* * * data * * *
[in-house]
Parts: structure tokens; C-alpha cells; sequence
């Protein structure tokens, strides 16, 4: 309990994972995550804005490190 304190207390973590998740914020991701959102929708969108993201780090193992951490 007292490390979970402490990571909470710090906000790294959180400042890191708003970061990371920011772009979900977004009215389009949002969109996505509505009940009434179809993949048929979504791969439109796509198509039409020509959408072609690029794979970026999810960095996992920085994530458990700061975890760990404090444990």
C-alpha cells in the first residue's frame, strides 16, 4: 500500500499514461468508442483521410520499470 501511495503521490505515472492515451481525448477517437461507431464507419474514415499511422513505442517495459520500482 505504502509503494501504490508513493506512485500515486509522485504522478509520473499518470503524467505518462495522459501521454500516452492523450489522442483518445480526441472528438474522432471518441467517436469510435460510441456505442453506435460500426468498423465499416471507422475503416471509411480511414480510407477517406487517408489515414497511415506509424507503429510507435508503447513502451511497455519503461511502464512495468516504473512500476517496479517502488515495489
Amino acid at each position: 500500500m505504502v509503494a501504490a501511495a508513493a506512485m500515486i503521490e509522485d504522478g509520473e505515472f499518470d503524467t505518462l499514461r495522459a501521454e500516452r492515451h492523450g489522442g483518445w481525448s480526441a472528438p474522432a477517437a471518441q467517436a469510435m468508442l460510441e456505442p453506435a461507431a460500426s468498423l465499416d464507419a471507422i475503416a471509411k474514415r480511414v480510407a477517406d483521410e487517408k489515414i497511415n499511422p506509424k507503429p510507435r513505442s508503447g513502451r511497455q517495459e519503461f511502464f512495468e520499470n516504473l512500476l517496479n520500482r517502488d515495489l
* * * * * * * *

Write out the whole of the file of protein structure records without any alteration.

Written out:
[in-house]
Parts: structure tokens; C-alpha cells; sequence
């Protein structure tokens, strides 16, 4: 309990994972995550804005490190 304190207390973590998740914020991701959102929708969108993201780090193992951490 007292490390979970402490990571909470710090906000790294959180400042890191708003970061990371920011772009979900977004009215389009949002969109996505509505009940009434179809993949048929979504791969439109796509198509039409020509959408072609690029794979970026999810960095996992920085994530458990700061975890760990404090444990």
C-alpha cells in the first residue's frame, strides 16, 4: 500500500499514461468508442483521410520499470 501511495503521490505515472492515451481525448477517437461507431464507419474514415499511422513505442517495459520500482 505504502509503494501504490508513493506512485500515486509522485504522478509520473499518470503524467505518462495522459501521454500516452492523450489522442483518445480526441472528438474522432471518441467517436469510435460510441456505442453506435460500426468498423465499416471507422475503416471509411480511414480510407477517406487517408489515414497511415506509424507503429510507435508503447513502451511497455519503461511502464512495468516504473512500476517496479517502488515495489
Amino acid at each position: 500500500m505504502v509503494a501504490a501511495a508513493a506512485m500515486i503521490e509522485d504522478g509520473e505515472f499518470d503524467t505518462l499514461r495522459a501521454e500516452r492515451h492523450g489522442g483518445w481525448s480526441a472528438p474522432a477517437a471518441q467517436a469510435m468508442l460510441e456505442p453506435a461507431a460500426s468498423l465499416d464507419a471507422i475503416a471509411k474514415r480511414v480510407a477517406d483521410e487517408k489515414i497511415n499511422p506509424k507503429p510507435r513505442s508503447g513502451r511497455q517495459e519503461f511502464f512495468e520499470n516504473l512500476l517496479n520500482r517502488d515495489l